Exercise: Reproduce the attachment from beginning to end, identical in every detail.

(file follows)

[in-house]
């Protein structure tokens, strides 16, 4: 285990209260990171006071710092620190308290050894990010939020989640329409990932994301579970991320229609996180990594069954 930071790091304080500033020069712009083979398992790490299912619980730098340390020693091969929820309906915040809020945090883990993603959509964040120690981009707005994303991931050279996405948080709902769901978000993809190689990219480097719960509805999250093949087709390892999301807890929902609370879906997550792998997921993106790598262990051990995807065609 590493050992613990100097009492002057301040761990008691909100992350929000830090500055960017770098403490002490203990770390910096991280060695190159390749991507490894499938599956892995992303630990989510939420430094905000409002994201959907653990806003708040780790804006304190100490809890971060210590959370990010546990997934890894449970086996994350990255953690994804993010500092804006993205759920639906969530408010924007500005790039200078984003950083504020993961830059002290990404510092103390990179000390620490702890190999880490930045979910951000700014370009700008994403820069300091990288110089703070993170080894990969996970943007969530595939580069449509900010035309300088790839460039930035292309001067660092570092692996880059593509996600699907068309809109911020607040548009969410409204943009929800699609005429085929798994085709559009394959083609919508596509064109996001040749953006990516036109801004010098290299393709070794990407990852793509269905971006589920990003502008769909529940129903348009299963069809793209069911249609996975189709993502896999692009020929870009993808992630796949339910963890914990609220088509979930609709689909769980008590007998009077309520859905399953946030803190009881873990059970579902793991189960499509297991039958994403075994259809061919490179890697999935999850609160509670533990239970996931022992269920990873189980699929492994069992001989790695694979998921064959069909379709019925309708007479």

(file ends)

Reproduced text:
[in-house]
């Protein structure tokens, strides 16, 4: 285990209260990171006071710092620190308290050894990010939020989640329409990932994301579970991320229609996180990594069954 930071790091304080500033020069712009083979398992790490299912619980730098340390020693091969929820309906915040809020945090883990993603959509964040120690981009707005994303991931050279996405948080709902769901978000993809190689990219480097719960509805999250093949087709390892999301807890929902609370879906997550792998997921993106790598262990051990995807065609 590493050992613990100097009492002057301040761990008691909100992350929000830090500055960017770098403490002490203990770390910096991280060695190159390749991507490894499938599956892995992303630990989510939420430094905000409002994201959907653990806003708040780790804006304190100490809890971060210590959370990010546990997934890894449970086996994350990255953690994804993010500092804006993205759920639906969530408010924007500005790039200078984003950083504020993961830059002290990404510092103390990179000390620490702890190999880490930045979910951000700014370009700008994403820069300091990288110089703070993170080894990969996970943007969530595939580069449509900010035309300088790839460039930035292309001067660092570092692996880059593509996600699907068309809109911020607040548009969410409204943009929800699609005429085929798994085709559009394959083609919508596509064109996001040749953006990516036109801004010098290299393709070794990407990852793509269905971006589920990003502008769909529940129903348009299963069809793209069911249609996975189709993502896999692009020929870009993808992630796949339910963890914990609220088509979930609709689909769980008590007998009077309520859905399953946030803190009881873990059970579902793991189960499509297991039958994403075994259809061919490179890697999935999850609160509670533990239970996931022992269920990873189980699929492994069992001989790695694979998921064959069909379709019925309708007479």